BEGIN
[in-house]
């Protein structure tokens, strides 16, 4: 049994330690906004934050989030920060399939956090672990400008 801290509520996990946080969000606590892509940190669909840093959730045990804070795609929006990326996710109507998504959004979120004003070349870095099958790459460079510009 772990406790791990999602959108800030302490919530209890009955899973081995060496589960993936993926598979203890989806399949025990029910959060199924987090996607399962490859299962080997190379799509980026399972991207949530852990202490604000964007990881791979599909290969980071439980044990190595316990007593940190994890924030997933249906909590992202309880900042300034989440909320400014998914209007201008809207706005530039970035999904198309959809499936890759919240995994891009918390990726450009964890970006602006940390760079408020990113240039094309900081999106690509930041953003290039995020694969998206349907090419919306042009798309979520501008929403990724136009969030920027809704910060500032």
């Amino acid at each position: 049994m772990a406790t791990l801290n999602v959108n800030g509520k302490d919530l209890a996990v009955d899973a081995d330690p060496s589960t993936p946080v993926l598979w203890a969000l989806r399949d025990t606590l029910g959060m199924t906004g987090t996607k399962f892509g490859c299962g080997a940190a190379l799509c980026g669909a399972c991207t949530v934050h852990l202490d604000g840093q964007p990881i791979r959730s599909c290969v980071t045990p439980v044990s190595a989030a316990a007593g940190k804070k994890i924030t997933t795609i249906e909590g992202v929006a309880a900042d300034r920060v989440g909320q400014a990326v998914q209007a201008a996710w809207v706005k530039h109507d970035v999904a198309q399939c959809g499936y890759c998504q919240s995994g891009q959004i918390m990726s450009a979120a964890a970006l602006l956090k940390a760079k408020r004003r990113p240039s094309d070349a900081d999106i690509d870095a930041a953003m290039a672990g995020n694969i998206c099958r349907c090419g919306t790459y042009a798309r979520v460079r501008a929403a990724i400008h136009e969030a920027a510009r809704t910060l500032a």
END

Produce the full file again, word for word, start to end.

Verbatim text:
[in-house]
């Protein structure tokens, strides 16, 4: 049994330690906004934050989030920060399939956090672990400008 801290509520996990946080969000606590892509940190669909840093959730045990804070795609929006990326996710109507998504959004979120004003070349870095099958790459460079510009 772990406790791990999602959108800030302490919530209890009955899973081995060496589960993936993926598979203890989806399949025990029910959060199924987090996607399962490859299962080997190379799509980026399972991207949530852990202490604000964007990881791979599909290969980071439980044990190595316990007593940190994890924030997933249906909590992202309880900042300034989440909320400014998914209007201008809207706005530039970035999904198309959809499936890759919240995994891009918390990726450009964890970006602006940390760079408020990113240039094309900081999106690509930041953003290039995020694969998206349907090419919306042009798309979520501008929403990724136009969030920027809704910060500032």
């Amino acid at each position: 049994m772990a406790t791990l801290n999602v959108n800030g509520k302490d919530l209890a996990v009955d899973a081995d330690p060496s589960t993936p946080v993926l598979w203890a969000l989806r399949d025990t606590l029910g959060m199924t906004g987090t996607k399962f892509g490859c299962g080997a940190a190379l799509c980026g669909a399972c991207t949530v934050h852990l202490d604000g840093q964007p990881i791979r959730s599909c290969v980071t045990p439980v044990s190595a989030a316990a007593g940190k804070k994890i924030t997933t795609i249906e909590g992202v929006a309880a900042d300034r920060v989440g909320q400014a990326v998914q209007a201008a996710w809207v706005k530039h109507d970035v999904a198309q399939c959809g499936y890759c998504q919240s995994g891009q959004i918390m990726s450009a979120a964890a970006l602006l956090k940390a760079k408020r004003r990113p240039s094309d070349a900081d999106i690509d870095a930041a953003m290039a672990g995020n694969i998206c099958r349907c090419g919306t790459y042009a798309r979520v460079r501008a929403a990724i400008h136009e969030a920027a510009r809704t910060l500032a």